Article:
A friend of a friend on facebook posted a note a day or two ago that he had found something (at least potentially) seriously wrong with himself, and ended ‘Argh, I don’t wanna die !’
My friend’s perfectly sensible comment was ‘Death is an inevitability... but not, I hope, from this condition nor imminently’ – a wish which I am sure we would all share, especially when, as in this case, the person is young.
At the same time, it struck me as I wrote my post yesterday that this exchange was a manifestation of something which must strike many people as confusing : Catholics say that ‘here we have no abiding city; our home is in heaven’, and yet we seem just as reluctant as anyone else to die – yet logically, one would think, we should have no such reluctance, as our death will only be going home to God, to be reunited with Him for ever (DV) in heaven.
I suppose, really, it’s a bit like when we were children, and our mothers called us to stop playing and come in, because it was time for bed / supper / whatever. We never wanted to, however much we might also in theory have wanted whatever it was we were going to get by stopping playing : and that is a bit like our position on earth. This life is great fun, but ultimately it’s not what it’s all about, and deep down we have to realize that.
Let me make it plain; I don’t blame anyone for not wanting to die – I’m certainly not aching to do so, myself : and yet I want to try not to be afraid of death; to try to welcome the idea of it; and to try to prepare for it, spiritually if not (perhaps) very practically.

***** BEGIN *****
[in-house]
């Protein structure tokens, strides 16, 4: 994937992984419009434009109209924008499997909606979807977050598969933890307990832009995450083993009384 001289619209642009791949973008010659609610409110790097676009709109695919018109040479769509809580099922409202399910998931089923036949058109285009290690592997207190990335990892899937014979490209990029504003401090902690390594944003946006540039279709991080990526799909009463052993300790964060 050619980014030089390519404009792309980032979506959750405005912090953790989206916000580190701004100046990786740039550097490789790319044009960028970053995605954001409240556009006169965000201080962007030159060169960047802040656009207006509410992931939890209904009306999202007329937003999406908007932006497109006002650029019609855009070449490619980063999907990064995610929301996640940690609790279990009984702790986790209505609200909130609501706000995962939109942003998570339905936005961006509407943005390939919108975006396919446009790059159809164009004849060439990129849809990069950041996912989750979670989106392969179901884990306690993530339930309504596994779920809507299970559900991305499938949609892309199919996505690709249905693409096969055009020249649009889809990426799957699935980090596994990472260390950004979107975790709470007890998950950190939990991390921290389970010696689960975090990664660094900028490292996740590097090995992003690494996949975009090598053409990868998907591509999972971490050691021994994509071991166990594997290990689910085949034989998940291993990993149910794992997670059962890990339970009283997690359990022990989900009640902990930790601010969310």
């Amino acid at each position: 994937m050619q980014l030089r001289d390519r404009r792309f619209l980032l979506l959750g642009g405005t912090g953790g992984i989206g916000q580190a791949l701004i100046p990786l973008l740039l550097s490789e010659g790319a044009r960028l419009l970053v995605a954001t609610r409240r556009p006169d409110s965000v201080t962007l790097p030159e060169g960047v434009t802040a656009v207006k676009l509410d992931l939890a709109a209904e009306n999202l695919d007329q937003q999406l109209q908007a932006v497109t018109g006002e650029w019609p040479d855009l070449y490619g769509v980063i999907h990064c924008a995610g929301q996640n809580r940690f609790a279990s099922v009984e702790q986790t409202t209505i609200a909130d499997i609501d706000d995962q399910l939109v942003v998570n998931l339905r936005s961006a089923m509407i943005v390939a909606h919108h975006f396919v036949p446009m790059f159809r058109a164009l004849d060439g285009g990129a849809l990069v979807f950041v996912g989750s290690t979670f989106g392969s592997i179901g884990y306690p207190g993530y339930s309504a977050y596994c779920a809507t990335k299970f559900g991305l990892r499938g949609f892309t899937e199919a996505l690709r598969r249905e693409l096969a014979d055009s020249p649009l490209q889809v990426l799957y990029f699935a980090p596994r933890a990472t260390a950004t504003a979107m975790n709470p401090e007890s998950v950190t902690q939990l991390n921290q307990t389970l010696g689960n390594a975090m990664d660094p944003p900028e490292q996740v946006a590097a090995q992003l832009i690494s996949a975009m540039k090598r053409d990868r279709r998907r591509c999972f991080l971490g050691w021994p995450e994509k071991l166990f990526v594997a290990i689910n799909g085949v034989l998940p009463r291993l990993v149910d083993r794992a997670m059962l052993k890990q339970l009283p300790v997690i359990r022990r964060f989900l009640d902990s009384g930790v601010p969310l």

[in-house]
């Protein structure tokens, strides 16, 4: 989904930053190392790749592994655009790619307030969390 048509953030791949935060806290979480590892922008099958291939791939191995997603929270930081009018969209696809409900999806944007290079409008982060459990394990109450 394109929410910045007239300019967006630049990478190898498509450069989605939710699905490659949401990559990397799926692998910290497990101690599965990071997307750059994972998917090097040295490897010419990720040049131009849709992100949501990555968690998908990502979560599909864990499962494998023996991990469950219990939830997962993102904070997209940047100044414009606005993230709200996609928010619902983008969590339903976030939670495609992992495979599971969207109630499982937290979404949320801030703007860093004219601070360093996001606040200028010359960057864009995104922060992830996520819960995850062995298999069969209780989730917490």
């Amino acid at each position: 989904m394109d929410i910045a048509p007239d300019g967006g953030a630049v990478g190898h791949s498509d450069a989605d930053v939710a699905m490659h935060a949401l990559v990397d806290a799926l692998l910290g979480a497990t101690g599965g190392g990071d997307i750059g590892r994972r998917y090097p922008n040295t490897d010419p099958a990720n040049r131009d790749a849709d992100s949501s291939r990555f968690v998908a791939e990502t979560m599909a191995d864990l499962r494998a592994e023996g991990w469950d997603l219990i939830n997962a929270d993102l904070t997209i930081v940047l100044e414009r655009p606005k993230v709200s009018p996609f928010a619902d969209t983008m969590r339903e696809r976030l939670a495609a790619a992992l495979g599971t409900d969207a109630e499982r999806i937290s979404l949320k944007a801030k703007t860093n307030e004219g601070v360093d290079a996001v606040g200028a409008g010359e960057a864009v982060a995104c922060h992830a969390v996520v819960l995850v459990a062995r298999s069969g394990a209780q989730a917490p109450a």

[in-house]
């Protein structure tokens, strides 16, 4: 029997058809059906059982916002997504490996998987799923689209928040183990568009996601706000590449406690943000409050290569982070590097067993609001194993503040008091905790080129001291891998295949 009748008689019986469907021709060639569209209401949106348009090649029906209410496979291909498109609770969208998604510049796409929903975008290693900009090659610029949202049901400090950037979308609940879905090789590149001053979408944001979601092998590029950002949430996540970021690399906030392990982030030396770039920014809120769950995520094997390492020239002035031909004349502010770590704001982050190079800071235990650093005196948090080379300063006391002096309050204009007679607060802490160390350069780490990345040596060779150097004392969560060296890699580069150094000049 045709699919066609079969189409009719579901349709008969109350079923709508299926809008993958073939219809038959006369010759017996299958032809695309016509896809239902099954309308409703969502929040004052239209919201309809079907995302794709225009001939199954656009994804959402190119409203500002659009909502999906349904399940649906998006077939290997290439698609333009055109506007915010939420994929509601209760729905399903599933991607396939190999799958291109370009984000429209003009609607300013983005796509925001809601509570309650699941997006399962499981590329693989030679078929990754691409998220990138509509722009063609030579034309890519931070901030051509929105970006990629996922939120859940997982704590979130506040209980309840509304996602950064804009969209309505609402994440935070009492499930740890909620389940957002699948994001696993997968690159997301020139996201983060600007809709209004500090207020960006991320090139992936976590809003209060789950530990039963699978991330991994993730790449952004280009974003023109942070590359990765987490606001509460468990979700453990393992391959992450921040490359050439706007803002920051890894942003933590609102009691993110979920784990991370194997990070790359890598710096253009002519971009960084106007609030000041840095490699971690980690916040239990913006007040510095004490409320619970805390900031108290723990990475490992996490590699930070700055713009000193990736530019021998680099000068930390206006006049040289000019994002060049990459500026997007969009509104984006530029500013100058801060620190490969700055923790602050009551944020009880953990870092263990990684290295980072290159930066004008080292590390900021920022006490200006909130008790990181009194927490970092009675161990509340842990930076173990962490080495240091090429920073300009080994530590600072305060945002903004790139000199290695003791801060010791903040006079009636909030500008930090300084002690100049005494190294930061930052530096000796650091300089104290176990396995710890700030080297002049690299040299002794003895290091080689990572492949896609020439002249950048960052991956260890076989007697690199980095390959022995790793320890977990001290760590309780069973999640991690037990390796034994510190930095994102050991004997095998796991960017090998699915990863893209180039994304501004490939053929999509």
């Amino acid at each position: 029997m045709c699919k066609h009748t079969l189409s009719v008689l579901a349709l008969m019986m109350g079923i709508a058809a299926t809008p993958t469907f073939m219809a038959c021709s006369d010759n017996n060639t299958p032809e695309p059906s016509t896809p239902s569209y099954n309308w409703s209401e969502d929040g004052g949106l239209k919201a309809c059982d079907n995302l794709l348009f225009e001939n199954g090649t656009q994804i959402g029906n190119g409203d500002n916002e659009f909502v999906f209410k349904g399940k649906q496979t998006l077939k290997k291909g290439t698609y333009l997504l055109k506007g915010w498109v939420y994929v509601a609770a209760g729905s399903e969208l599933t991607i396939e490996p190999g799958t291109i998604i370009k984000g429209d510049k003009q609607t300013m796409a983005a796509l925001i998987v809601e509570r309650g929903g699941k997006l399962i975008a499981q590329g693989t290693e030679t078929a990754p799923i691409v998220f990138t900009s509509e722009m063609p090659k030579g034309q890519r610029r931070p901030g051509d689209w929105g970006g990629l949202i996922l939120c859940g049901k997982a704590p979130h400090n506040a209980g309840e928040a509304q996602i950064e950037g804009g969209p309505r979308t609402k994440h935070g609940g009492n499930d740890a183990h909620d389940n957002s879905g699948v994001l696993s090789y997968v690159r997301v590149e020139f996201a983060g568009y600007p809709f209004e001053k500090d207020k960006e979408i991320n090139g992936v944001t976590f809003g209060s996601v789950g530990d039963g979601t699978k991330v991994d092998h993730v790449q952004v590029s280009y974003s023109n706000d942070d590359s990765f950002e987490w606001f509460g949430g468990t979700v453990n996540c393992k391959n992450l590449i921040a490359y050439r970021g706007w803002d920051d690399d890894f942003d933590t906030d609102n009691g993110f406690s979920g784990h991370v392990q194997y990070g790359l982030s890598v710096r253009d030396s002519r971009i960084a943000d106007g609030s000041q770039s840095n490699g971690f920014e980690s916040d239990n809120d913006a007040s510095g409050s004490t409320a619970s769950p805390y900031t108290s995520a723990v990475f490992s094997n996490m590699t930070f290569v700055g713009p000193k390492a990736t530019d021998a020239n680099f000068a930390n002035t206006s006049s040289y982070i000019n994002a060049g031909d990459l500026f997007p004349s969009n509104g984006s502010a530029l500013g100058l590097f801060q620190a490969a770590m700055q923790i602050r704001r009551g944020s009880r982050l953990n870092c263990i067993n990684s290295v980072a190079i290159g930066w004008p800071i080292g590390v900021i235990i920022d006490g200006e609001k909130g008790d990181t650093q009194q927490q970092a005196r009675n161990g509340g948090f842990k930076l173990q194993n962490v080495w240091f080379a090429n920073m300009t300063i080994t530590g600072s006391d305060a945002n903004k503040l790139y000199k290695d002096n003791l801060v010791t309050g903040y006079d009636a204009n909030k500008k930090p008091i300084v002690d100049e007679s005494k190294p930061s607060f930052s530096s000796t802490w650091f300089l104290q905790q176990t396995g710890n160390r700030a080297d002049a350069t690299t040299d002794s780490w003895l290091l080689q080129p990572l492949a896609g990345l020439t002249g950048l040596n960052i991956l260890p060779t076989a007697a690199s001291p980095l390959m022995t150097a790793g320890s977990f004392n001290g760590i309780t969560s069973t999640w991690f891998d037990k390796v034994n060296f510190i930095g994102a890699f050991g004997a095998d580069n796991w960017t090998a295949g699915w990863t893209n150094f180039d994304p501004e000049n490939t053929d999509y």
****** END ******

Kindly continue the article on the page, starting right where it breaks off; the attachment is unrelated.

I’ve mentioned S. Joseph Cafasso before; and one of his practices was to make a very thorough spiritual preparation for death once a month – mainly, of course, in case when death came to him he was not able to make those acts of will himself, so that he had habitual dispositions on which to rely; but at the same time also because he recognized that for a Christian an acceptance not only of the inevitability, but also of the (ultimate) desirability, of death was something to be encouraged.
I hope and pray that my friend’s friend in fact has nothing seriously wrong with him, and that he has many more years left to enjoy the life which God has given him before he finally goes home : but I also pray, earnestly, that he, and all of us, may gain a great acceptance of God’s will in this, and come to welcome His call for us to go home, whenever it may come.